Why does this bike build matter?Posted on 08 Dec 00:45
“Why does this bike matter?”
So, we just finished another custom mountain bike build. A custom build means having it your way. You get to pick all the parts down to the smallest details. Custom bike builds seem to be everywhere. All our major competitors do them, VitalMTB.com’s “bike of the day” posts a nice one everyday. Many mountain bikers have been in the sport for years and either build their own bikes up from a frame-set or do their own part upgrades. Perhaps a custom mountain bike build is a sign that there are too many mountain bikers out there that have too much money, or time, or both? Why not just get a stock bike? We think the frame-set is not dead! We are stoked on this build and we think this bike matters.
So why does one bike or build matter more than any other? To us here at recycledmounatinracing.com there is some historical significance to this build. To understand the relevance you need some context. For many years the dominant paradigm in performance mountain biking has been carbon fiber full suspension bicycles. Before carbon, it was alloy full suspension, before that is was alloy hardtails, before that it was steel hardtails, and before that fully rigid steel bikes. Only the largest and best financed companies could afford to play in the carbon playground. The molds required to make carbon bikes have been prohibitively expensive and you needed multiple molds for each frame size. The lay-up process is complicated and labor intensive. The paradigm switch from alloy to carbon has meant that the seat of innovation shifted from smaller operations that could be run in garage to large well funded companies with sales and profit goals. For the mountain bike consumer, only customers willing to spend at the highest end of the price range got a ticket to the carbon party. The good news is things are changing and prices are coming down. We hope this means it will make it easier for smaller companies to try new creative, innovative, and interesting things. We are not against large companies as sometimes large companies are able to bring economies of scale to production. This can allow the consumer to get extraordinary products at reasonable prices. The seat of innovation could transfer back to the little guy who is more nimble and perhaps, more willing to take risks to create new ideas. In the end this maximizes choice to meet the high expectations of today’s mountain bike consumer.
The last few years there have been more companies coming to market with carbon products. Carbon production is now starting to become somewhat commoditized. There are now more carbon rim and wheel makers than we can count. We think this is a result of more affordable carbon manufacturing options coming online to meet the high demand for the black magic material.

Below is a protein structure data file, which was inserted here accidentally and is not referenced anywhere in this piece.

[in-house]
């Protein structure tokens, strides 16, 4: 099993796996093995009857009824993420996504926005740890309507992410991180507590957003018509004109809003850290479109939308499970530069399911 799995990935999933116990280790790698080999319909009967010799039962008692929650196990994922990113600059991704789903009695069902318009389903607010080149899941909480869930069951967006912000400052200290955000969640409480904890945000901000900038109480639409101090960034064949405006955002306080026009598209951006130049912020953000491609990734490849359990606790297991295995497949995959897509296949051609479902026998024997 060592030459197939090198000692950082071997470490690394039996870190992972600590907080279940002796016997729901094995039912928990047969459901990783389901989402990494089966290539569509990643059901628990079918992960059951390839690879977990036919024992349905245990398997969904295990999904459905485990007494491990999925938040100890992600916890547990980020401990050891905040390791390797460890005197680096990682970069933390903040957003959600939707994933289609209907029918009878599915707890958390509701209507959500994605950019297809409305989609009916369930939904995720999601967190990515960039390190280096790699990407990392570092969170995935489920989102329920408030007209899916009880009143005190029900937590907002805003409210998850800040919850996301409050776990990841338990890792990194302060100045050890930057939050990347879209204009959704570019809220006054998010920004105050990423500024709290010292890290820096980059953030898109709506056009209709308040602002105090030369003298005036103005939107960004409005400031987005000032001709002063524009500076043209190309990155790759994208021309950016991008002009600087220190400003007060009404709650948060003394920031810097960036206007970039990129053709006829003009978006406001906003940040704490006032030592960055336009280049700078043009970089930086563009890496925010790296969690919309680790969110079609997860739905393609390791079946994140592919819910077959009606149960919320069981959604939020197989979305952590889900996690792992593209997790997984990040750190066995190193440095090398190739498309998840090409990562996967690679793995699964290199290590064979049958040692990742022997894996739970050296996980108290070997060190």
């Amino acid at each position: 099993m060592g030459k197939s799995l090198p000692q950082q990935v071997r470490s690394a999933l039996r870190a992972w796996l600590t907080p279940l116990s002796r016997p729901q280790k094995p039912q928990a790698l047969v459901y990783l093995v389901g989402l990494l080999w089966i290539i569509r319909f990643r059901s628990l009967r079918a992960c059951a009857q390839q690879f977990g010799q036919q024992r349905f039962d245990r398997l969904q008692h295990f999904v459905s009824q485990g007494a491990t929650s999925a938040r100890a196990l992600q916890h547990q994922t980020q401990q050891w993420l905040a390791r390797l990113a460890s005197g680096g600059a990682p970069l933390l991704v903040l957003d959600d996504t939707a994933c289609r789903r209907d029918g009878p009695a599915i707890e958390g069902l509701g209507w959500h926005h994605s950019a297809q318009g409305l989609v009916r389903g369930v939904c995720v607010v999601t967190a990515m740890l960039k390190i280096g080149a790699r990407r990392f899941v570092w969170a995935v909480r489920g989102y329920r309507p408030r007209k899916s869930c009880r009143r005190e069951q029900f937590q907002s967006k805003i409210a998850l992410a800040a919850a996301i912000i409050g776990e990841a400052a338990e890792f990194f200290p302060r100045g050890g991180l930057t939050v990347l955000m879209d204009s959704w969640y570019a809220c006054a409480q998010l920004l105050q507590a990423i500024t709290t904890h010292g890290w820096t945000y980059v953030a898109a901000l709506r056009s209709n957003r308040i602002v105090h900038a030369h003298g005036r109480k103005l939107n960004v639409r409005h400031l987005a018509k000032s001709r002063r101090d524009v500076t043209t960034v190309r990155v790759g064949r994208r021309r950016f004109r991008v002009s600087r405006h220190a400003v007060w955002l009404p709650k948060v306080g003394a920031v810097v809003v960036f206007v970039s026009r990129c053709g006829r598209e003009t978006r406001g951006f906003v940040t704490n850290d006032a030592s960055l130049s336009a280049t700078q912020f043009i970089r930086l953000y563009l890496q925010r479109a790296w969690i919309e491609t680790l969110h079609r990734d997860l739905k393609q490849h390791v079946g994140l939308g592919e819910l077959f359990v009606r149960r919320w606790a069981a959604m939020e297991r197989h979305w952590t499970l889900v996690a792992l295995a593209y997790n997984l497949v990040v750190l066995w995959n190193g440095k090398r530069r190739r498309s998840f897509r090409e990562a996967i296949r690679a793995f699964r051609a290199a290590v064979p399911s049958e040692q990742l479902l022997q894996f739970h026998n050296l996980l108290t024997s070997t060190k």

Still, Why does this matter? Why does this bike matter?
Welcome to the age of affordable performance carbon bikes and parts. We think Nukeproof has done something special this year. The Mega 275 carbon is Nukeproof’s first carbon model. It is not the lightest carbon performance frame or bike on the market but is unique in a very cool way. Nukeproof stuck with an alloy rear triangle and linkage, this added weight but saved cost. The Mega 275 Carbon has two very unique and attractive things:
1) Race pedigree: Sam Hill won last year’s EWS title on the prototype Mega 275 Carbon
2) It is significantly cheaper than other race proven frames. Consider a Yeti SB6c frame will run about $3600, (Richie Rude won the previous year title on a SB6c) the Nukeproof Mega 275c frame will run $2100, that is about a 29% discount.
Now we are not trying to imply the Yeti or other race proven bikes are bad, or lower quality. The Yeti might very well may be the better frame, but the Nukeproof still shows that with the right pilot this frame is capable of winning at world class levels and at a near 30% discount in cost.
Is Nukeproof is not alone in producing high value carbon options. DiamondBack has a very affordable carbon bike this year that is getting good reviews (see link below). This bike looks alot like some popular Santa Cruz models. What we think makes the Nukeproof unique is they are doing a nice frame at a great price and they have proven the race worthiness at the highlest level of the sport. We are willing to concede that Sam Hill may be a athletic anomaly, given he is basically the only rider at the top of the field winning on flat pedals, but if he can use the Mega 275 Carbon to get on the podium, why can’t you? #flatpedalswinmedals
-DiamondBack’s 5c $4500 complete bike review:
OK, now that we have explained the relevance of this bike let’s take a closer look at this bike build and the parts starting with the frame. Out of the box the Mega 275 Carbon frame was stunning. The sculpting of the frame, color choices, and graphics punch way above their weight class. We think this is probably the cleanest and classiest looking frame Nukeproof has ever done. The geometry is improved for the larger frames sizes and the Mega now has boost spacing. The final build came in at 31 lbs. That is with some fairly nice parts including Race Face Next R carbon wheels and cranks, a SixC bar. For those expecting a sub 29 lbs. build, we suggest remember that the frame still uses alloy swingarms and linkages. We also came very close to putting a X01 Eagle cassette on as that would have easily saved a 100+grams over the pinned GX Eagle cassette but we wanted to stick with the GX Eagle for the drivetrain to show the value. We are ok with the weight, we think it is still competitive and by accepting an extra 1lbs or so we save more than $1k compared to competing bike builds. This is consistent with the Nukeproof brand, in general we think Nukeproof followers buy Nukeproof bikes because they get the geometry and spec right while deliver allot more value. They are not “lightest in class” but they are not piggish either. Customers looking for the most performance per $ should take a look at the new “RS” and “Factory” model complete bikes - See complete bikes here: